Dailies is a round-up of essential film writing and other highlights from our colleagues across the Internet — and, occasionally, our own writers. If you’d like to submit a piece for consideration, get in touch with us in the comments below or on Twitter at @TheFilmStage.
I do wonder though about Fithian’s compromise regarding 12 Years A Slave. He acknowledges the greatness of the film, and says that everyone should see it, just maybe at home, where, to quote Kael, they can “remain in control.” And how do they do that? Just the ability to pause a movie at any time helps a viewer feel empowered, and perhaps less anxious. But I also see a lot of people using social media to help maintain that distance Kael mentions. “Livetweeting” — or even just the occasional remark on Twitter or Facebook while watching a movie — is a good way to hold a movie at arm’s length, to make the film itself subordinate to whatever the viewer has to say about it, from moment to moment.
Film Comment has released a digital anthology that collects every feature, interview, and review the magazine has run on Jim Jarmusch.
Adrian Martin reflects on the career of the late Alain Resnais for Film Krant:
When I saw this mysterious moment on screen last year, it electrified me: Mathieu Amalric, moving his body heavily and turning his back to the camera (and to us) in a strangely ceremonial way, decisively points, with his hand and his whole arm, down a street. What place of assignation, of destination, of destiny itself, was this? When I experienced this tiny, powerful fragment of cinema in You Ain’t Seen Nothin’ Yet (2012), I had the feeling that director Alain Resnais was summing up his whole career, capping off his life-long research into the deep and secret language of film.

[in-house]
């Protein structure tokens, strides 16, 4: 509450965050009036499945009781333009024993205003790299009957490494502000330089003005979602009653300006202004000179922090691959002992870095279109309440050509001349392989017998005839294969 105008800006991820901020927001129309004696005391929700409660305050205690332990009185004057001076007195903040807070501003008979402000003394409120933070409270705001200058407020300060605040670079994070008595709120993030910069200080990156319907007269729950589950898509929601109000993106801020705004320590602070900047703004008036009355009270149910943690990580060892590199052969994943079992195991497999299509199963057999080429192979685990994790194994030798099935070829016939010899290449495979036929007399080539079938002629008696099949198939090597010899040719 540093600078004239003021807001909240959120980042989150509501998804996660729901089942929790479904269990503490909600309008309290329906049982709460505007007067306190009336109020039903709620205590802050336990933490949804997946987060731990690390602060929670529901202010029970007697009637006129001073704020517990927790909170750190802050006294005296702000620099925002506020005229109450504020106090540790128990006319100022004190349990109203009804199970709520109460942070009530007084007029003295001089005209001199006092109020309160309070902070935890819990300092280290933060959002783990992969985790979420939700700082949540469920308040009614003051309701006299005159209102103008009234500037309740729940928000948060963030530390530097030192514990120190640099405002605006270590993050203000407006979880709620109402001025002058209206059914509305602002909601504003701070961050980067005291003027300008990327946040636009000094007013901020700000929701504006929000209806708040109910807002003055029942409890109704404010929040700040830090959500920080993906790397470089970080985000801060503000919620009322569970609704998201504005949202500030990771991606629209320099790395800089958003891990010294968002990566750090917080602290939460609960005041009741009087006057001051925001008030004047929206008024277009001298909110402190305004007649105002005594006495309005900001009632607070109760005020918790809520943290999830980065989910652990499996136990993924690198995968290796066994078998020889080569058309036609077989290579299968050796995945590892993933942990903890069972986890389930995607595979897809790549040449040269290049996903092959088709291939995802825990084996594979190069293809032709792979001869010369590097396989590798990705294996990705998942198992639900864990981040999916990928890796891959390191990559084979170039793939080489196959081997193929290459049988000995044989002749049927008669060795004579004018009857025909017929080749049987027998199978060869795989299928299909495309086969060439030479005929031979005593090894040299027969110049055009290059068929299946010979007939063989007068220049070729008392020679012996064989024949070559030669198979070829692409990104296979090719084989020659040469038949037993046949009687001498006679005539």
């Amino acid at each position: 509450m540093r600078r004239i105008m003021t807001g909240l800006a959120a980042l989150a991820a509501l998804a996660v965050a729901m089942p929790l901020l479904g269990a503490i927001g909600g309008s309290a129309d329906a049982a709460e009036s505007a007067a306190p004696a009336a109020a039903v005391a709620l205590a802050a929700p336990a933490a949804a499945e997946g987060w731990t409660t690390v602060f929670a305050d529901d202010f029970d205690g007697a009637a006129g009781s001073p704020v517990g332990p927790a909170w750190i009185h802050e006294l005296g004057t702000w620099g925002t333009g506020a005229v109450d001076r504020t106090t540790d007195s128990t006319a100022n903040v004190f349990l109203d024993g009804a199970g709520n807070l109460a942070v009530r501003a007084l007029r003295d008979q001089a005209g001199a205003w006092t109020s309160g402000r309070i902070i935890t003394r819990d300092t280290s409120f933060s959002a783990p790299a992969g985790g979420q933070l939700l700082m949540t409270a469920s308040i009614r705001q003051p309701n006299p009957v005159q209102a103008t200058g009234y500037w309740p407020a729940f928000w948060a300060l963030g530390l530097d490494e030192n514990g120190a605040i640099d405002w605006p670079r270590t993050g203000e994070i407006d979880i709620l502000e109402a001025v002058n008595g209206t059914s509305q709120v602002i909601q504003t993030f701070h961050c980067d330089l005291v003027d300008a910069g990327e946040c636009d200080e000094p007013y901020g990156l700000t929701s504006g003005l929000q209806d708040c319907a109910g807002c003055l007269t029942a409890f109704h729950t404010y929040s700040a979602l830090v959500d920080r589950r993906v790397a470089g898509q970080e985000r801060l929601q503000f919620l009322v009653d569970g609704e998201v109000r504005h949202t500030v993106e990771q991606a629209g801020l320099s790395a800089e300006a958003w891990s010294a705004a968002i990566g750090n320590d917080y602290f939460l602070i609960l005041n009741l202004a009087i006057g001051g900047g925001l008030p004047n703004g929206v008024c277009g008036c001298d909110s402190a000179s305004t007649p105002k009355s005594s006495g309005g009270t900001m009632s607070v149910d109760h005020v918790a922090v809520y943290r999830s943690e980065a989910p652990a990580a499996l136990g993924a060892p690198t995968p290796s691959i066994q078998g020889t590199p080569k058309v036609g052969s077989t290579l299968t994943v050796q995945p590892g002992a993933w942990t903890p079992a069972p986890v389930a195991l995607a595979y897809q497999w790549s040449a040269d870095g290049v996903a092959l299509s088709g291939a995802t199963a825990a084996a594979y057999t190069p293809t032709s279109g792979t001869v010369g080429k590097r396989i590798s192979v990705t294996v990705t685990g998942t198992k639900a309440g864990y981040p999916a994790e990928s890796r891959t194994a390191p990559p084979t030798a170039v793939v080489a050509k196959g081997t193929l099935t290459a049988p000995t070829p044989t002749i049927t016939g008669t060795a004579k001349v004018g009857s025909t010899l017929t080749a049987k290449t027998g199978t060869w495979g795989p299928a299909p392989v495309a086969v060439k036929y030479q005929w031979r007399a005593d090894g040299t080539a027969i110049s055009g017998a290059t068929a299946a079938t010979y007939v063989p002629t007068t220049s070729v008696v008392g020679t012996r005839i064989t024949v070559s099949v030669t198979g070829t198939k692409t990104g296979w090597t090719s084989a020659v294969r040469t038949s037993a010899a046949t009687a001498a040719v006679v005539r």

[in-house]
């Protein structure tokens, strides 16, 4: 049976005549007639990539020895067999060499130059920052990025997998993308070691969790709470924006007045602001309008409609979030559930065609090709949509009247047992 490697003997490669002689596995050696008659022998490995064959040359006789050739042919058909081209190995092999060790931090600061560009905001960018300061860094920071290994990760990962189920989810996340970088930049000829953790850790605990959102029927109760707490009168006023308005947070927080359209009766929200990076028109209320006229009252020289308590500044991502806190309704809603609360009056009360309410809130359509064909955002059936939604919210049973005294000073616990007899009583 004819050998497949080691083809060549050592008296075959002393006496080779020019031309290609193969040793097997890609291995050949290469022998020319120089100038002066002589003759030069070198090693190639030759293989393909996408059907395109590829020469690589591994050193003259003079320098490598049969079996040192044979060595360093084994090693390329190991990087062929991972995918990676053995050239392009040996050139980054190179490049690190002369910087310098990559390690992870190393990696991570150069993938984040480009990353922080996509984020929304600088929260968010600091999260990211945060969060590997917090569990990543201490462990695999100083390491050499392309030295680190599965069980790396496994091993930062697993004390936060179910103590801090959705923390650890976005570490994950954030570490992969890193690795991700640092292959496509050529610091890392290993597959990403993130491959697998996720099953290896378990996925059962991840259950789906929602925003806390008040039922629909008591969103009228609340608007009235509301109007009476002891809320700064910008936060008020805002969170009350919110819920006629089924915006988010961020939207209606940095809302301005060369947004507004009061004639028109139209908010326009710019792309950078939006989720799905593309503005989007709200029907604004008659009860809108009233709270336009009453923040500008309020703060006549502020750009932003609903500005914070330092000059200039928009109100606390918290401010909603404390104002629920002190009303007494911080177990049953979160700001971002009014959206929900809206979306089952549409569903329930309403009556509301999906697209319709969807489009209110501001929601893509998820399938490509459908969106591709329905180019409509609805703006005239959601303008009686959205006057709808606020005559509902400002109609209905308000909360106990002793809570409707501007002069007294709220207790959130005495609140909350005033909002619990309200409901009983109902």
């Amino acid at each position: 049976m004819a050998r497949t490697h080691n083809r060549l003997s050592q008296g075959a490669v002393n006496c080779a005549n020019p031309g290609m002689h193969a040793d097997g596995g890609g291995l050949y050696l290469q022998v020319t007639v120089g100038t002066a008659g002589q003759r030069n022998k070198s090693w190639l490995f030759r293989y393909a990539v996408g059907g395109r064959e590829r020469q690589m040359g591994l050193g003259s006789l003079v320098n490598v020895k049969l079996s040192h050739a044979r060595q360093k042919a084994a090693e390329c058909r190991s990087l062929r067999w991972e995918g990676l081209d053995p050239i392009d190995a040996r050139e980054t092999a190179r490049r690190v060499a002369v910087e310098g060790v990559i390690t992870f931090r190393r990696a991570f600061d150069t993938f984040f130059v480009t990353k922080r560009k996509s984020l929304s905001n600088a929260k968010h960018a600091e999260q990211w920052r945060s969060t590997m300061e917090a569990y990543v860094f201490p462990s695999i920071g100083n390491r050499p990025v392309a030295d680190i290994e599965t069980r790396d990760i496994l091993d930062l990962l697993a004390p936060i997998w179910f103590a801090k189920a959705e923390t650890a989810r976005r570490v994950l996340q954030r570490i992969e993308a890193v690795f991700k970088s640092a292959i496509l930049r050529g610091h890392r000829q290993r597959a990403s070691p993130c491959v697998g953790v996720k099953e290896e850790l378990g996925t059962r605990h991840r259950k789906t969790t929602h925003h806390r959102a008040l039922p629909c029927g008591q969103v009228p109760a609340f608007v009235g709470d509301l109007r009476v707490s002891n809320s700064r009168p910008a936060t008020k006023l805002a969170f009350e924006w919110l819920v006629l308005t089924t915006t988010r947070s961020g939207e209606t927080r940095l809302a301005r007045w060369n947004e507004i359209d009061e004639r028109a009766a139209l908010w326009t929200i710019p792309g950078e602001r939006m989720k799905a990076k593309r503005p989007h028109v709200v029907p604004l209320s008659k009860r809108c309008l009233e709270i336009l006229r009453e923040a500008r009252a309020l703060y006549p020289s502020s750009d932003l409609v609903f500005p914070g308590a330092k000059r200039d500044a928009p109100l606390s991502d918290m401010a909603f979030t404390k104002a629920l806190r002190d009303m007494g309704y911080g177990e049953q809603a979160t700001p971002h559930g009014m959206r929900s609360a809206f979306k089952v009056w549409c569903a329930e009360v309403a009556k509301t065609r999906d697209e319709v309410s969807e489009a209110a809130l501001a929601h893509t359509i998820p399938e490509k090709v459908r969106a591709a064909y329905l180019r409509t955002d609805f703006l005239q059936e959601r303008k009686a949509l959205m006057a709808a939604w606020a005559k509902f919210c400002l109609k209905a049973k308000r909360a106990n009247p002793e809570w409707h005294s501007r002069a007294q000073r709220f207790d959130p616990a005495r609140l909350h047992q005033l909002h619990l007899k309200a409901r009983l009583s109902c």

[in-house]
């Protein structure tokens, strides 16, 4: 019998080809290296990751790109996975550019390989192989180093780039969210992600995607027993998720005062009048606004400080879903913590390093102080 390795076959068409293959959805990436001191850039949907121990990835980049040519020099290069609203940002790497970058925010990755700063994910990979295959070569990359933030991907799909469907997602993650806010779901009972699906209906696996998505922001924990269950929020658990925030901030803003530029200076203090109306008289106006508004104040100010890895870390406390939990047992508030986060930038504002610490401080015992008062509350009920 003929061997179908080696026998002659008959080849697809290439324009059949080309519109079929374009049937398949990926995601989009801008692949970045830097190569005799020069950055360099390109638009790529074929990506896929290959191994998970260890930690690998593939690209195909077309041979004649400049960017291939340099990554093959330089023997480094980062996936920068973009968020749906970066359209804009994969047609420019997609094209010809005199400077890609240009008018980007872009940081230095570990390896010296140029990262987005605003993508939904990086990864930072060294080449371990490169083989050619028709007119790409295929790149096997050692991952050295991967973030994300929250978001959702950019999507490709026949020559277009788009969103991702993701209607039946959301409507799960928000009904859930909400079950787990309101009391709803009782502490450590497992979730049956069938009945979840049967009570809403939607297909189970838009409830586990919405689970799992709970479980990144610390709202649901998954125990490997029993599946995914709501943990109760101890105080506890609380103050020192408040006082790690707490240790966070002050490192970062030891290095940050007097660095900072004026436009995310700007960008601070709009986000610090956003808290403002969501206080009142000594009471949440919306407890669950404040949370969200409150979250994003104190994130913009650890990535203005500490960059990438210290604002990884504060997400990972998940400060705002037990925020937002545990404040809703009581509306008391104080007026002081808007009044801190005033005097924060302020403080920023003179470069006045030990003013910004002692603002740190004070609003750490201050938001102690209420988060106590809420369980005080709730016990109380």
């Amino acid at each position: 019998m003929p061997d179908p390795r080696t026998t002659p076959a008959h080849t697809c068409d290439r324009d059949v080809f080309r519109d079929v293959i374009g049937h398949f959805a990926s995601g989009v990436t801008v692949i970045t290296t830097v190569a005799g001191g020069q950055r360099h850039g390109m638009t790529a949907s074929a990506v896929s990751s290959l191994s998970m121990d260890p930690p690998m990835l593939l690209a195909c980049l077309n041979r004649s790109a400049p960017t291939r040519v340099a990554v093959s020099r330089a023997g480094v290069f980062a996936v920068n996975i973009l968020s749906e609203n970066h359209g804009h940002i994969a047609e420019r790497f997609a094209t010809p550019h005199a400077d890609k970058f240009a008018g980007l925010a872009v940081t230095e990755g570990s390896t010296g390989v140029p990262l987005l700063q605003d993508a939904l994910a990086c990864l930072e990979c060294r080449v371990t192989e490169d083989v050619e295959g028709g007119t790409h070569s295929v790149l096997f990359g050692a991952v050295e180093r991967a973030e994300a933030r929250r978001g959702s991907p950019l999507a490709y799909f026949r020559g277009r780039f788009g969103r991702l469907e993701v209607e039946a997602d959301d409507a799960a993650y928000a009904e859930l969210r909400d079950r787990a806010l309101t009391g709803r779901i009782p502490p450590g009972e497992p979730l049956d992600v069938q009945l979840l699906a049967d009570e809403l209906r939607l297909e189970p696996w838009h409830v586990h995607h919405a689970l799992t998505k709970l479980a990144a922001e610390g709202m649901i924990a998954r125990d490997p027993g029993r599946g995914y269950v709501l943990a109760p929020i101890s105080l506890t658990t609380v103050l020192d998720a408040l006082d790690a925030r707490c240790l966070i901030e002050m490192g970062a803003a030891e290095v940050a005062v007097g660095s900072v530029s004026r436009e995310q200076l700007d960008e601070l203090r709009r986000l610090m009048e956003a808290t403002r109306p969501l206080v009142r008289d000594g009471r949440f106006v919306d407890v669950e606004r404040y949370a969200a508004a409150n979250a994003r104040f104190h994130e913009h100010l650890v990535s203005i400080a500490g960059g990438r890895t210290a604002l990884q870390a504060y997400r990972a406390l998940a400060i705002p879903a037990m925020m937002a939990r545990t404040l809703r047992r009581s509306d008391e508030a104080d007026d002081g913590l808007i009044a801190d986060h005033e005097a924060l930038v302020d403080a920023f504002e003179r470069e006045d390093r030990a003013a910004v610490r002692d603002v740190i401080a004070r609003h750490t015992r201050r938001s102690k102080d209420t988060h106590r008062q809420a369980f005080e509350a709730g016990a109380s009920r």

Entertainment Weekly lays off their founding movie critic, Owen Gleiberman, among others.
See a 22-screen Soviet panoramic cinema at Movies.com:
At The Atlantic, Noah Berlatsky on his opinion of the greatest American movie critic, James Baldwin:
Who’s the greatest American movie critic? A lot of folks probably would say Pauline Kael or David Bordwell or Manny Farber; some might argue for more academic writers like Linda Williams, Stanley Cavell, or Carol Clover. For me, though, it’s an easy question. The greatest film critic ever is James Baldwin. Baldwin is generally celebrated for his novels and (as Ta-Nehisi Coates wrote recently) his personal essays. But he wrote criticism as well. Mostly this was in the form of short reviews. There is, though, a major exception: his book-length essay, The Devil Finds Work, one of the most powerful examples ever of how writing about art can, itself, be art.
At The Cut, an anonymous Hollywood personal assistant recounts her experience.
See the posters for Cannes Film Festival 2014’s Directors Fortnight and Critics Week: